Your veins and arteries are part of your circulatory system. Arteries pump blood around your body. Once oxygen and nutrients are delivered, your blood flows into your veins, some of which are just below the skin.
The forward flow of blood is ensured through:
- One way valves in the veins, preventing back flow
- Your calf muscles squeezing the blood toward your heart when you move about
- Your arteries transmitting energy to the veins to propel blood towards the heart
- Elasticity, as veins stretch and contract to help with upward blood flow
However, the effectiveness of these valves and the elasticity of your vein walls can be damaged or reduced, which results in the back flow and pooling of blood in your veins. Your veins then engorge and dilate. This is called venous insufficiency. In the larger vessels venous insufficiency can lead to varicose veins, whilst in the smaller more superficial vessels and capillaries reticular and spider veins can result.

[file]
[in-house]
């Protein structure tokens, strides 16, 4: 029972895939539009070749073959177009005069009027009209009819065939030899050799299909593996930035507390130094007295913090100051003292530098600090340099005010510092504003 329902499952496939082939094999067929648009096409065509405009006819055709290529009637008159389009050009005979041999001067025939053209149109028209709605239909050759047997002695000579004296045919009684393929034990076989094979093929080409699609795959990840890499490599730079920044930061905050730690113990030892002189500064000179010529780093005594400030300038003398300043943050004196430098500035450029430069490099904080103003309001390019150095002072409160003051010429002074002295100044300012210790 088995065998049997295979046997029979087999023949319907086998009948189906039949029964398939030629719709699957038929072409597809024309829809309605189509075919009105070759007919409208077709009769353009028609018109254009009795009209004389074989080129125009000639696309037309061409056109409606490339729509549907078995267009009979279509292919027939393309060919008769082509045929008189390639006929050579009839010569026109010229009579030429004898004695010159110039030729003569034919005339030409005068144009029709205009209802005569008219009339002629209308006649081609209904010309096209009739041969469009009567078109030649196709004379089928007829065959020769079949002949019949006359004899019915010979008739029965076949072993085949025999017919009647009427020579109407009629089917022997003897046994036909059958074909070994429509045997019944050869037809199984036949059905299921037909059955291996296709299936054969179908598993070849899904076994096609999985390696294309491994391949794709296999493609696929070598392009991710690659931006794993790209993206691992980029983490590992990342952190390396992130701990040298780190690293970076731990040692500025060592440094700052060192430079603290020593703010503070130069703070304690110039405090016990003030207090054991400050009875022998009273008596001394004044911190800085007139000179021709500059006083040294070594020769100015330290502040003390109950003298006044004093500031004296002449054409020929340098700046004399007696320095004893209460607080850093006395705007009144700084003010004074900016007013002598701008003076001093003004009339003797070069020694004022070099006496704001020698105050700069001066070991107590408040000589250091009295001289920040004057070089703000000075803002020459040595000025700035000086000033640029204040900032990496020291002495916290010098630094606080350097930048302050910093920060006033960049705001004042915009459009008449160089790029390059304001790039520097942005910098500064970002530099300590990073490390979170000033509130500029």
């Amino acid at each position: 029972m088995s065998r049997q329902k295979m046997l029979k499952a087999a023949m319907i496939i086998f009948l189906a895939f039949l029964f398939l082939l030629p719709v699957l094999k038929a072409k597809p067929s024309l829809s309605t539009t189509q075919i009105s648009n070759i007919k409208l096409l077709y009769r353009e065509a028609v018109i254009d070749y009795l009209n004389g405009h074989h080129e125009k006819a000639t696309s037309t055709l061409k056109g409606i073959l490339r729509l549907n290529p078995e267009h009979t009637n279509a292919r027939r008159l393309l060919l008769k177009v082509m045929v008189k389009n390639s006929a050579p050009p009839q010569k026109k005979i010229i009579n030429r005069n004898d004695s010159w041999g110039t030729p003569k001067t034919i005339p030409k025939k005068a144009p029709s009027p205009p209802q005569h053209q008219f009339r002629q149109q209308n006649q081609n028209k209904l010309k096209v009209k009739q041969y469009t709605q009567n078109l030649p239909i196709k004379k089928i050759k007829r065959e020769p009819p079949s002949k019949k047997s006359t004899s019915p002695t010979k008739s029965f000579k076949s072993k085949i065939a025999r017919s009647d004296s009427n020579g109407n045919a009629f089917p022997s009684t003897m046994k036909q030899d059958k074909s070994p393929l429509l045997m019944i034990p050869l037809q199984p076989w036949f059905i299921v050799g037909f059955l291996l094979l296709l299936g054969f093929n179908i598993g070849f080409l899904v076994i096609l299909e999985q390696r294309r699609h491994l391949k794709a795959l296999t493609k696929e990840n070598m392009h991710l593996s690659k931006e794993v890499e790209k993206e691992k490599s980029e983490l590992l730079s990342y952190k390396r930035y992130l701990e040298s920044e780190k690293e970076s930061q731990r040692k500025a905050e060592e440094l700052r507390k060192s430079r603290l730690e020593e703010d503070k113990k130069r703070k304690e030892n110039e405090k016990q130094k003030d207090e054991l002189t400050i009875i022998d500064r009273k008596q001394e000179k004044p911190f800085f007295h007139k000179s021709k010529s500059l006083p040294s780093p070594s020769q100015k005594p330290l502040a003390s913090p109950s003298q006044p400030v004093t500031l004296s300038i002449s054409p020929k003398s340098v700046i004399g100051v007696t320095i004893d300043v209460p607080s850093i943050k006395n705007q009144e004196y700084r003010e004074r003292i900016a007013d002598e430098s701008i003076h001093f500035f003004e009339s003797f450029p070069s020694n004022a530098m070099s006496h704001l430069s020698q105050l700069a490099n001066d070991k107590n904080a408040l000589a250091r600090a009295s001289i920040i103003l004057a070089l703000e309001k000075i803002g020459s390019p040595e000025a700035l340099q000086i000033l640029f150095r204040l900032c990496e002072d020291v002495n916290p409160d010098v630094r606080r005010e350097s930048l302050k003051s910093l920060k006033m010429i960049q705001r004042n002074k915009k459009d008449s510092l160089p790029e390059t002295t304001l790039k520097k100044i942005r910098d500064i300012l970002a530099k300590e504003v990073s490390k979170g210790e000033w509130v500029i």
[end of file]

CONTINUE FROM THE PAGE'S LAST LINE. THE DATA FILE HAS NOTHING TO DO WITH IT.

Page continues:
Commonly, they occur in the legs because the veins in your lower extremities have to overcome gravity and endure the most pressure to move blood back to your heart. If the pressure is stronger than the one-way valves and vein wall tone, varicose and spider veins develop.